9. "Here's what I learned and how I'll do it better next time". It is hard for many bosses to give feedback to employees on performance. It's much easier if the employee recognizes their own strengths and weaknesses and proactively brings them forward for discussion. This requires, of course, a high level of self-awareness, which is difficult for many people. (I had a long-standing employee who was totally delusional about his technical skills and abilities.) Going through post-mortems on projects and honest self-evaluation is important, and then vetting it with the boss is, again, more important than formal performance evaluations.

10. "Here's how I feel about that … " It takes a lot of guts for an employee to come forward to his/her supervisor, manager or director and give their honest opinion. The other side of this coin is that your opinion should be well considered and logical, not just some unsupported personal opinion. And it should be YOUR opinion, as an employee. I hated it when an employee said "And everyone else feels this way too". Oh yeah? Where are they at? And who appointed you as the spokesperson? Of course, some supervisors don't want to hear what their employees have to say, which is a subject for a different blog post.

11. "Yes, Boss, sometimes I know you'll move my cheese … " Change is a constant in any technology organization, or, indeed, any organization which uses technology at all. Whole industries are undergoing upheaval – just ask anyone in the newspaper, photography or land-line telephone business. Employees need to expect change, even in government, and sometimes it won’t be an improvement. But, conversely, the boss needs to explain the changes and the rationale for them.

And speaking of bosses, just like with Steve Radick's columns, my next blog post will be about what the CIO or boss should be saying to Public Sector Employees.

Bill Schrier  |  Bill Schrier is the director of the Digital Communities program and deputy director of the Center for Digital Government at e.Republic.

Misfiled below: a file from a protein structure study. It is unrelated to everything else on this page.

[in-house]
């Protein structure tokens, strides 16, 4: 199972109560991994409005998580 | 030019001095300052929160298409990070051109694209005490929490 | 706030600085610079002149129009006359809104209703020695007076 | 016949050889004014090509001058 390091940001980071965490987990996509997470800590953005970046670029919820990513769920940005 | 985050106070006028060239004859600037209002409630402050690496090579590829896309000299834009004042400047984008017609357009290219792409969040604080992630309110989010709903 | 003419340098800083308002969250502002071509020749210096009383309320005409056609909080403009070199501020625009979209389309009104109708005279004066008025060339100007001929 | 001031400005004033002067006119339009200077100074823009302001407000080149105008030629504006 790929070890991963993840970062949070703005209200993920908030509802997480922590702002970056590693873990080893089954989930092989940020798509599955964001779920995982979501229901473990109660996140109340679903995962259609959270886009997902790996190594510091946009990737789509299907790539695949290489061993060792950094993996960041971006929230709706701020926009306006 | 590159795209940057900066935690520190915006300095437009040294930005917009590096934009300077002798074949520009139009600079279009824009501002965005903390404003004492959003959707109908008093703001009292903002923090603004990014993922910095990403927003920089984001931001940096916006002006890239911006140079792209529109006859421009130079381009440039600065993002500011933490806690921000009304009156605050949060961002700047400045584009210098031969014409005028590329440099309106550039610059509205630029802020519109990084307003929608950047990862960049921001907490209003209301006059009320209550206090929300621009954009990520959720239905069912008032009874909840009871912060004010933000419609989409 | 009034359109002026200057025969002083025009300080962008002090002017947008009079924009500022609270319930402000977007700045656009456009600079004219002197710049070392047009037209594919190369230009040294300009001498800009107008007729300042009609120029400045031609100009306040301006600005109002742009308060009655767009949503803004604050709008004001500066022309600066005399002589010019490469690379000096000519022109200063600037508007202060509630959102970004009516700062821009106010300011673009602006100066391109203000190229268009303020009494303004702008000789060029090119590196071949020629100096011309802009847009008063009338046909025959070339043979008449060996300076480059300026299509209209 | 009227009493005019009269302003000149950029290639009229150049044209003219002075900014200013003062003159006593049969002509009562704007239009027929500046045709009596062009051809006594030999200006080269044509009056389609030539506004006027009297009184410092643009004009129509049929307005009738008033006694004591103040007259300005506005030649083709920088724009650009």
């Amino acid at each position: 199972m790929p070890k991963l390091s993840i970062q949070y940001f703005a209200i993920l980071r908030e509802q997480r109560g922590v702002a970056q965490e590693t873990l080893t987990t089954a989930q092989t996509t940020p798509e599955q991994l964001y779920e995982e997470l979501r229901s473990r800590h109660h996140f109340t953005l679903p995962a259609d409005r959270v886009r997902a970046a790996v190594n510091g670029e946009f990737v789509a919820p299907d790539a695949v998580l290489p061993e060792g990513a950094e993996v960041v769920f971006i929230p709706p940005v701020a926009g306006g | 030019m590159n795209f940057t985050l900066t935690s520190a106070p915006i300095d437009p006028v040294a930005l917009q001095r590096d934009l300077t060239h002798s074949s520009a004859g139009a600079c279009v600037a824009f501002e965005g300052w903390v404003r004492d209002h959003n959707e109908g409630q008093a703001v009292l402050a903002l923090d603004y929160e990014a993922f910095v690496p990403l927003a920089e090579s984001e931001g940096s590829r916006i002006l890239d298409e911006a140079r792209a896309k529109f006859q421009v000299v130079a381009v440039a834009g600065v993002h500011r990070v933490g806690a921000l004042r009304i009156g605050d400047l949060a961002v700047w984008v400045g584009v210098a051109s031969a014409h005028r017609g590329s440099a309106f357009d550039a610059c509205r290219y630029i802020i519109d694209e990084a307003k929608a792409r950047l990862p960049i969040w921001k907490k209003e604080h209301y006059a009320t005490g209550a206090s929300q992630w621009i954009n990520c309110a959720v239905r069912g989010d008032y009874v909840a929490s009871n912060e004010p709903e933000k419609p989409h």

Bill Schrier is senior policy advisor in the Office of the Chief Information Officer (OCIO) at the State of Washington.  In this capacity he chairs the State Interoperability Executive Committee (SIEC), serves as the primary point of contact for the FirstNet effort in the state and advises the CIO on other matters.

In the past he served as the Deputy Director of the Center for Digital Government.   He also retired in May, 2012, after over 8 years serving as Chief Technology Officer (CTO) for the City of Seattle and director of the city's Department of Information Technology (DoIT).  In this capacity he managed over 200 employees and budgets up to $59 million to support city government technology, and reported directly to Mayor Michael McGinn. 

Schrier was named one of Government Technology’s 25 Doers, Dreamers and Drivers in 2008, and a Computerworld Premier 100 Leader for 2010.  He writes a blog about the intersection of information technology and government, how they sometimes collide but often influence and change each other.   He tweets at www.twitter.com/billschrier

Schrier is a retired officer with the U.S. Army Corps of Engineers. He holds a Masters in Public Administration from the University of Washington.

E-mail:       bill@schrier.org
Phone:      206-255-2156